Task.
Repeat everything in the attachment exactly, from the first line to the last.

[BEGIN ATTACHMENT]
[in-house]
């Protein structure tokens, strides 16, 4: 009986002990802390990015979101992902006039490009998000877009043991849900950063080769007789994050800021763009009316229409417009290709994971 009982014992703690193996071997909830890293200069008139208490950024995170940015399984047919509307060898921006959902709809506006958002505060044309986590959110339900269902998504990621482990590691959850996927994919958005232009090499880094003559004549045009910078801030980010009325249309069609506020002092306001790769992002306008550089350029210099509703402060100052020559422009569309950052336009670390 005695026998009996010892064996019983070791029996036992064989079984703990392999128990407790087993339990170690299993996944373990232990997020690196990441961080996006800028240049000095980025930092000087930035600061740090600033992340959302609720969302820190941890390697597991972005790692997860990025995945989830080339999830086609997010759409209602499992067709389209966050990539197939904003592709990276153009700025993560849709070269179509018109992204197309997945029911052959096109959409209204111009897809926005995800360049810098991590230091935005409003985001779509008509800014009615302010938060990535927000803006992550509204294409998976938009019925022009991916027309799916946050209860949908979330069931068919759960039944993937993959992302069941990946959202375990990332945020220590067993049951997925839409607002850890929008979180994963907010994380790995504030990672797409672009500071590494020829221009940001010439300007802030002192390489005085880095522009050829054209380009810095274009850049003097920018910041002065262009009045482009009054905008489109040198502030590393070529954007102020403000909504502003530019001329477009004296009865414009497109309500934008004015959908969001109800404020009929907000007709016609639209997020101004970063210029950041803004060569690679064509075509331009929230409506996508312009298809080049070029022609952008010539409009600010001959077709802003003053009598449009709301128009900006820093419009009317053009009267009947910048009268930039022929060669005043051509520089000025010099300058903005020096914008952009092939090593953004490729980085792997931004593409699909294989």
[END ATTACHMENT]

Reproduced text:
[in-house]
């Protein structure tokens, strides 16, 4: 009986002990802390990015979101992902006039490009998000877009043991849900950063080769007789994050800021763009009316229409417009290709994971 009982014992703690193996071997909830890293200069008139208490950024995170940015399984047919509307060898921006959902709809506006958002505060044309986590959110339900269902998504990621482990590691959850996927994919958005232009090499880094003559004549045009910078801030980010009325249309069609506020002092306001790769992002306008550089350029210099509703402060100052020559422009569309950052336009670390 005695026998009996010892064996019983070791029996036992064989079984703990392999128990407790087993339990170690299993996944373990232990997020690196990441961080996006800028240049000095980025930092000087930035600061740090600033992340959302609720969302820190941890390697597991972005790692997860990025995945989830080339999830086609997010759409209602499992067709389209966050990539197939904003592709990276153009700025993560849709070269179509018109992204197309997945029911052959096109959409209204111009897809926005995800360049810098991590230091935005409003985001779509008509800014009615302010938060990535927000803006992550509204294409998976938009019925022009991916027309799916946050209860949908979330069931068919759960039944993937993959992302069941990946959202375990990332945020220590067993049951997925839409607002850890929008979180994963907010994380790995504030990672797409672009500071590494020829221009940001010439300007802030002192390489005085880095522009050829054209380009810095274009850049003097920018910041002065262009009045482009009054905008489109040198502030590393070529954007102020403000909504502003530019001329477009004296009865414009497109309500934008004015959908969001109800404020009929907000007709016609639209997020101004970063210029950041803004060569690679064509075509331009929230409506996508312009298809080049070029022609952008010539409009600010001959077709802003003053009598449009709301128009900006820093419009009317053009009267009947910048009268930039022929060669005043051509520089000025010099300058903005020096914008952009092939090593953004490729980085792997931004593409699909294989």